The gamut of possibilities on this new commercial landscape is almost infinite, too broad for simplistic solutions. More important, the range of strategic imperatives confronted by various product categories is vast, and their needs are incompatible with a paint- by-numbers manual. One thing, however, is certain. Regardless of whether it is cola or computers being sold, the exploding array of digital channels presents increased opportunities to connect and confuse.


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Modern Ad Dollars go to Digital Pioneers - Huffington Post Canada (blog)

Modern Ad Dollars go to Digital Pioneers - Huffington Post Canada (blog) | Brand Marketing in Digital | Scoop.it

As digital media consumption continues to increase -- whether it be online, mobile, tablet or smart TV -- it's obvious brand marketers (and their ad dollars) are following suit.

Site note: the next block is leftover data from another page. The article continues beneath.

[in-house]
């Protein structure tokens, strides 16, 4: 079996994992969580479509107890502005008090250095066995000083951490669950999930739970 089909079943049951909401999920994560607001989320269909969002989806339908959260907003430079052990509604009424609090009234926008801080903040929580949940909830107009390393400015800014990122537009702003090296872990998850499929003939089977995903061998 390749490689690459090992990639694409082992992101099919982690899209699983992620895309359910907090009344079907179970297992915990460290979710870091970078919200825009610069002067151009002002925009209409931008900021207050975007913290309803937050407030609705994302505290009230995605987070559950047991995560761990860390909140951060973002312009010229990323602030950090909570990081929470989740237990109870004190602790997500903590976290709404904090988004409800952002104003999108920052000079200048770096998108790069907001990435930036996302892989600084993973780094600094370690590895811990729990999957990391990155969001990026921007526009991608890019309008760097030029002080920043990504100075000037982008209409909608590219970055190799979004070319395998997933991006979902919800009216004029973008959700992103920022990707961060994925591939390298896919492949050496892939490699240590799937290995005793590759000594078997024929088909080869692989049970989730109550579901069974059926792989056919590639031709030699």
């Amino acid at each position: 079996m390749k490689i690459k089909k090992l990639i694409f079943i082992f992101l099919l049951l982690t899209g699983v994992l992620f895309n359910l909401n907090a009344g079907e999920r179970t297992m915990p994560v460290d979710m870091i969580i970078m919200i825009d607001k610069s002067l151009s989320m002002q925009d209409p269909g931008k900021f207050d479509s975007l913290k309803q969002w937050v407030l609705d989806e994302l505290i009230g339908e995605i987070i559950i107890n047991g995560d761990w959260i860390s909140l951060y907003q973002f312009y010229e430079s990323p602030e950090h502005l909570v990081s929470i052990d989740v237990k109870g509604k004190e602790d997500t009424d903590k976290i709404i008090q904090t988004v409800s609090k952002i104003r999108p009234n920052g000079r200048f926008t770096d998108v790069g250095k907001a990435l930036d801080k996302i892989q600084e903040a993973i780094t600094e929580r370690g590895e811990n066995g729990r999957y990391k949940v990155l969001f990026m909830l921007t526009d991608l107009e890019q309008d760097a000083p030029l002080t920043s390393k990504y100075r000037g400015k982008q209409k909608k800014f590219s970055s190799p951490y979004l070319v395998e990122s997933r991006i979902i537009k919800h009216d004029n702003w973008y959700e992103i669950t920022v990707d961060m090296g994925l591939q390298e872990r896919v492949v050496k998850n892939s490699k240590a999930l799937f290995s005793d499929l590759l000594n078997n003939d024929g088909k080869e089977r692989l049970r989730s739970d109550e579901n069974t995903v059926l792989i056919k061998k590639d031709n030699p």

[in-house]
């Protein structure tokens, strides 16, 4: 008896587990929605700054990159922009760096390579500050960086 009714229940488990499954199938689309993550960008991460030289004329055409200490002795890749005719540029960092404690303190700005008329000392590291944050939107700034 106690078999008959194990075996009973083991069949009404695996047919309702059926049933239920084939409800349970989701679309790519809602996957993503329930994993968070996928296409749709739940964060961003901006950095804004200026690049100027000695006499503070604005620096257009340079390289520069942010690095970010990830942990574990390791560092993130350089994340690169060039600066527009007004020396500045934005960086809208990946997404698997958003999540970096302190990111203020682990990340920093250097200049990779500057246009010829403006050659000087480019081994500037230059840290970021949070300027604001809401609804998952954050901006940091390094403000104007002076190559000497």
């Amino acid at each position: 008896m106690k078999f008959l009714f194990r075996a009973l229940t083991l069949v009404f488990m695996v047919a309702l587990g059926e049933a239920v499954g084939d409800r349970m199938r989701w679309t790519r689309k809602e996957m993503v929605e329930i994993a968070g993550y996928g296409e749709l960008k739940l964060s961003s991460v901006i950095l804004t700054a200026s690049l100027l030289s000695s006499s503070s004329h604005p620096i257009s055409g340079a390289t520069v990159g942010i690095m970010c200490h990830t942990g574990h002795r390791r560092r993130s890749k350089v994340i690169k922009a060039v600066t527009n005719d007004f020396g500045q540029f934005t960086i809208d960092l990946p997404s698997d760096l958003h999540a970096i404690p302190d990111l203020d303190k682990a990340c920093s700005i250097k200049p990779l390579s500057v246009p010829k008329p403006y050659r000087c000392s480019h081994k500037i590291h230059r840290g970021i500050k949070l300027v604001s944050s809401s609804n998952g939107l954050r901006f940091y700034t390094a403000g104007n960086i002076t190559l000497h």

A recent study by Nielsen shows that advertisers, big and small, are turning to the Internet to push their brands. Though many respondents said they still plan to use online advertising for direct response, more and more are spending money on digital brand advertising to promote their company, product or service.


But these digital branding dollars aren't coming at the expense of direct response. The funds are coming from offline or traditional ad budgets, with 48 per cent moving away from TV this year. According to the study, nearly three-quarters (70 per cent) of brand marketers plan to increase their use of social media in 2013, followed closely by mobile advertising (69 per cent) and video advertising (64 per cent).


Not surprisingly, the numbers are up from projections made in 2012, indicating a continued shift toward the medium where consumers are increasingly spending the large amounts of time. The study also found 72 per cent of online video buyers increased their budgets for the medium over the last year, with 39 per cent drawing those budgets from TV.

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Bridging the gap: How mobile is tying together online and offline customer ... - The Drum

Bridging the gap: How mobile is tying together online and offline customer ... - The Drum | Brand Marketing in Digital | Scoop.it